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Stephen D. Williams wrote:
> Processing overhead, including the major components of parsing / object
> creation / data copies / serialization, is not a 'future problem'. It
> has always been a problem.
We don't know how much and what kind of a problem XML will be until we've
had time to gain experience -- if we try to optimize too early, we'll end up
optimizing the wrong thing.
For example, I set up a test for a customer a while back to see how fast
Expat could parse documents. On my 900 MHz Dell notebook, with 256MB RAM
and Gnome, Mozilla, and XEmacs competing for memory and CPU, Expat could
parse about 3,000 1K XML documents per second (if memory does not fail me).
If I had tried to, say, build DOM trees from that, I expect that the number
would have fallen into the double digits (in C++) or worse. In this case,
obviously, there would be far more to be gained from optimizing the code on
the other side of the parser (say, by implementing a reusable object pool or
lazy tree building) than there would be from replacing XML with something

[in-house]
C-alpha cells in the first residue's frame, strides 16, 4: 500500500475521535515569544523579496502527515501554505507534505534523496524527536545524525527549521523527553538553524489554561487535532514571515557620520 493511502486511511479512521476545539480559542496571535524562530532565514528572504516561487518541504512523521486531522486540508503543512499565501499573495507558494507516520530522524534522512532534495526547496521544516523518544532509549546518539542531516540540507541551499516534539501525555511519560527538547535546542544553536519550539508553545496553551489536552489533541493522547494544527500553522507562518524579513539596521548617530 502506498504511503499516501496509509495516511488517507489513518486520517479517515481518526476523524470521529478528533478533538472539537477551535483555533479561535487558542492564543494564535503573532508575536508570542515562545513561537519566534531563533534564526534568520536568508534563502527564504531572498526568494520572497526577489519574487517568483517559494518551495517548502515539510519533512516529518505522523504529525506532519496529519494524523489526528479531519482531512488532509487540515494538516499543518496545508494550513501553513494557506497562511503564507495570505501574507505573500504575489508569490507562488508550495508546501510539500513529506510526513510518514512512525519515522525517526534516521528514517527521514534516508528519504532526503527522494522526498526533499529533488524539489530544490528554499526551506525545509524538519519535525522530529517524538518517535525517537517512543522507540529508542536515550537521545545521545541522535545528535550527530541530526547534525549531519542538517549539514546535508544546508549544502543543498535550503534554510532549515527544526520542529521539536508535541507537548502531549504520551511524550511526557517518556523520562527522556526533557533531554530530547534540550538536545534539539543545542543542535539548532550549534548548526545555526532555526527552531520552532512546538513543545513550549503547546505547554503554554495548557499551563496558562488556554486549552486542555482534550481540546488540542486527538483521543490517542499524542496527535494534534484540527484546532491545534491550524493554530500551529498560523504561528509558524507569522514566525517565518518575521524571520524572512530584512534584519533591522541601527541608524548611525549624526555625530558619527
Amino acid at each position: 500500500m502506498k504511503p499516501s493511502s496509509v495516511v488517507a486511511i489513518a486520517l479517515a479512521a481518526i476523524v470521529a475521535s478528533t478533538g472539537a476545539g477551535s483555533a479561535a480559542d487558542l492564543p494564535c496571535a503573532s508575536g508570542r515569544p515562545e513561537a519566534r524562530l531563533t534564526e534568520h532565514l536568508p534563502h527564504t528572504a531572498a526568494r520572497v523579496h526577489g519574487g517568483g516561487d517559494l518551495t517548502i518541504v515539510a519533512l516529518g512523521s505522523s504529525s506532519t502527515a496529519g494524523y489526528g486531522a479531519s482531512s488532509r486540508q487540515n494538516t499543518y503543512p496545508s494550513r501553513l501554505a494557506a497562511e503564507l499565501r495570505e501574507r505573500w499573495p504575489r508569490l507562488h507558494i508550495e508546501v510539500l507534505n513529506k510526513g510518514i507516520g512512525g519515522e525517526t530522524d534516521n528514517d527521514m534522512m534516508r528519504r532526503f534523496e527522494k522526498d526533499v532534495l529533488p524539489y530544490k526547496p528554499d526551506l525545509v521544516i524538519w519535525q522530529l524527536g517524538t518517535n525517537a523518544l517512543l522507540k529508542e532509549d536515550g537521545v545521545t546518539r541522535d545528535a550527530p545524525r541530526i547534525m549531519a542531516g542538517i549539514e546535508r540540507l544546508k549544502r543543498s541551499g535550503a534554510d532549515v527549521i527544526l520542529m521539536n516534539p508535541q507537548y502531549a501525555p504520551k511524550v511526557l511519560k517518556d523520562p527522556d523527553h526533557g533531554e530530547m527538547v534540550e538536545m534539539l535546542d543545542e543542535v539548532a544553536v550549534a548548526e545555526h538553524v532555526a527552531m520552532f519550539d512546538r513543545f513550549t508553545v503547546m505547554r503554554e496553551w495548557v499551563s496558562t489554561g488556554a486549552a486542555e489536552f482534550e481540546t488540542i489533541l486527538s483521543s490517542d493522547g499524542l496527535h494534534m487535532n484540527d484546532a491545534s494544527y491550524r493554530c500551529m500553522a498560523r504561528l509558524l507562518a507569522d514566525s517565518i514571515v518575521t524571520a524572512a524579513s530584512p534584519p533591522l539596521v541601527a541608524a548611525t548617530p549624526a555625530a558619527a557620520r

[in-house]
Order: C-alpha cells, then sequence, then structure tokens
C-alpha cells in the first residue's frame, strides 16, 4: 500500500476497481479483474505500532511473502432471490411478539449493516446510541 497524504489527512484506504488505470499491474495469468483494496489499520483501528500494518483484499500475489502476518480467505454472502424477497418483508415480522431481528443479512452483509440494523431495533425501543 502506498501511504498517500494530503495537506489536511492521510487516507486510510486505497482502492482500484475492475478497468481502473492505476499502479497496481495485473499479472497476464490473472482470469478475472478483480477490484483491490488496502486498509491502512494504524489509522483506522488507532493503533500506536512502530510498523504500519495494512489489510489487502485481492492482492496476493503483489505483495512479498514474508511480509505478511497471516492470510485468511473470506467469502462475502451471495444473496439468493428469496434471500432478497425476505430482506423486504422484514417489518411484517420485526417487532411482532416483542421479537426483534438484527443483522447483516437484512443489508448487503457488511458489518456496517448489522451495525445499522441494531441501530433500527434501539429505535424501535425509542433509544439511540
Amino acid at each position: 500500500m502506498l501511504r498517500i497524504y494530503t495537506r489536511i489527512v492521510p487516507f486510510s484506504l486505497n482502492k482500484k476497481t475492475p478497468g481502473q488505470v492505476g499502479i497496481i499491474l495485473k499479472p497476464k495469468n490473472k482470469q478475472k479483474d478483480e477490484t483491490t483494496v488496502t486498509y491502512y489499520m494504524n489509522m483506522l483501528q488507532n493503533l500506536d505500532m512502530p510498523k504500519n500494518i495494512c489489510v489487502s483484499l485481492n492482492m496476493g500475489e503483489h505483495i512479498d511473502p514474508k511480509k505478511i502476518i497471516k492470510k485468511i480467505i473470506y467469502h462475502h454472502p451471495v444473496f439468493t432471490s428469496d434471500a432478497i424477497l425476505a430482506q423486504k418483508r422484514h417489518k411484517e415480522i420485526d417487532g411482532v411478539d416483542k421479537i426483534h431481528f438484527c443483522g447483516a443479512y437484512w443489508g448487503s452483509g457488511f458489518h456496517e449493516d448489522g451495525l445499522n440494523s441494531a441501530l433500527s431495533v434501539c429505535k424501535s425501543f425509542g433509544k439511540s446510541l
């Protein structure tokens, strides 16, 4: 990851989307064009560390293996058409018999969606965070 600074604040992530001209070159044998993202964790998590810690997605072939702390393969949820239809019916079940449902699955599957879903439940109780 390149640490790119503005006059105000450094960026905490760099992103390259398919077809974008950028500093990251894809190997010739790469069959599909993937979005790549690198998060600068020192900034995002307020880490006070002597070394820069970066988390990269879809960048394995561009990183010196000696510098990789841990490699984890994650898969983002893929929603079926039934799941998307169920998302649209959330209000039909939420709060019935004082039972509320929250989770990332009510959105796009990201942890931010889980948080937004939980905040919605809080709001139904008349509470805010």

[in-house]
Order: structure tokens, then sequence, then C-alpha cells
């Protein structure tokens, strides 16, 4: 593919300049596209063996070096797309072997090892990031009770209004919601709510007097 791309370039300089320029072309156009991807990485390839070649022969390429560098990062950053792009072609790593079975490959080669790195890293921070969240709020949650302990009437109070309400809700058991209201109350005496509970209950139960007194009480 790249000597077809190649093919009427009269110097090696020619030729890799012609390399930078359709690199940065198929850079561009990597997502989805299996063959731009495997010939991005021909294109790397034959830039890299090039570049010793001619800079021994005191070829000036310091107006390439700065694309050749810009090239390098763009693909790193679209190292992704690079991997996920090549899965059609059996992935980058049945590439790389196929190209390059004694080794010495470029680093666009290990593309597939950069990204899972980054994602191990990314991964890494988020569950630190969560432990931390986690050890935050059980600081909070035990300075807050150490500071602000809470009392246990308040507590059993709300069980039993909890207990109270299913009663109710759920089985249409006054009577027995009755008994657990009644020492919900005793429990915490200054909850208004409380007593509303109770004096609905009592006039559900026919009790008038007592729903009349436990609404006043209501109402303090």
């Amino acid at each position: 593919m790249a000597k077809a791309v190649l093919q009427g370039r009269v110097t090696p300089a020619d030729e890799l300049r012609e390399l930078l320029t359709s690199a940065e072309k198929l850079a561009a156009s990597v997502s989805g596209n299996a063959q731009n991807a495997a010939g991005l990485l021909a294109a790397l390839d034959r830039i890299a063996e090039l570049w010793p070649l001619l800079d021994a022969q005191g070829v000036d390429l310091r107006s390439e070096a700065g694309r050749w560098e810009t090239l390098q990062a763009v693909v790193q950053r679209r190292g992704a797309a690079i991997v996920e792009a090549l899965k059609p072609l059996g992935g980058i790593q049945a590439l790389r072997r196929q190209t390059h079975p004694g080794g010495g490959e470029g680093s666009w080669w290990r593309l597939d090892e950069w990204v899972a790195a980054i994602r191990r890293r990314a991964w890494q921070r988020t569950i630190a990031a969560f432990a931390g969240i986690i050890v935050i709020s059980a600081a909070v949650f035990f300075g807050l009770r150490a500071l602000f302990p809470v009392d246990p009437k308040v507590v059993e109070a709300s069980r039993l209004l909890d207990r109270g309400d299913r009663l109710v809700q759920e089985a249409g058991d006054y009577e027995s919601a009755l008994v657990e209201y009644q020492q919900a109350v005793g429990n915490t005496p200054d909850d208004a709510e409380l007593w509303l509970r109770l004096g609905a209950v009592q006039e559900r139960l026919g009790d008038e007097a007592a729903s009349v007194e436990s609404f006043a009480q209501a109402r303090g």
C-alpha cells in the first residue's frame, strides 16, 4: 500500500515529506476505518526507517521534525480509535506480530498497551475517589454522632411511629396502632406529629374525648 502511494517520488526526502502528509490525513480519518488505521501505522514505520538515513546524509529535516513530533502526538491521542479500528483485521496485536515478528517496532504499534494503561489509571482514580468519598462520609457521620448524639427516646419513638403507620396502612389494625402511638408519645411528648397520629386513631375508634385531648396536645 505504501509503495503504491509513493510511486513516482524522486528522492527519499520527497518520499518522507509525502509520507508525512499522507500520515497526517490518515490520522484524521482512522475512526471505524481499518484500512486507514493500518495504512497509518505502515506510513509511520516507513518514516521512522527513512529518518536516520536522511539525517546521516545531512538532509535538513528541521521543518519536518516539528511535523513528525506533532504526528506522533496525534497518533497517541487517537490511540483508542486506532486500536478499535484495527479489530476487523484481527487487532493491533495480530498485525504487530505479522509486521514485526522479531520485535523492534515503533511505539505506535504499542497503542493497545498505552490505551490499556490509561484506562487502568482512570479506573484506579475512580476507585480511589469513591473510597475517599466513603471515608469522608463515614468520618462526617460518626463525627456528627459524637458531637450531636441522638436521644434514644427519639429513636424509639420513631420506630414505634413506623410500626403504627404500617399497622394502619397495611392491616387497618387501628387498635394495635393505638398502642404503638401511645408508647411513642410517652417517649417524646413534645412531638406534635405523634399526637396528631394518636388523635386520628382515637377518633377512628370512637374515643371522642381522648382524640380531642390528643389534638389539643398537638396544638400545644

that parsed faster.
I have never benchmarked SOAP implementations, so I have no idea how well
they perform, but my Expat datapoint suggests that XML parsing is unlikely
to be the bottleneck. In fact, you might be able to gain more by writing an
optimized HTTP library that fed content as a stream rather than doing an
extra buffer copy.
> The scarce resource is time. Anything that eats time is bad. This could
> be bandwidth usage, CPU, memory, or suboptimal communication and semantic
I have some experience with high-volume, high-speed systems as well. They
tend to be so finely hand-tuned that they couldn't use *any* off-the-shelf
format or protocol, much less XML or SOAP -- even HTTP (or in some cases,
TCP) is out of the question. These are the kinds of people who will use
deltas to avoid wasting four bytes on every number.
All the best,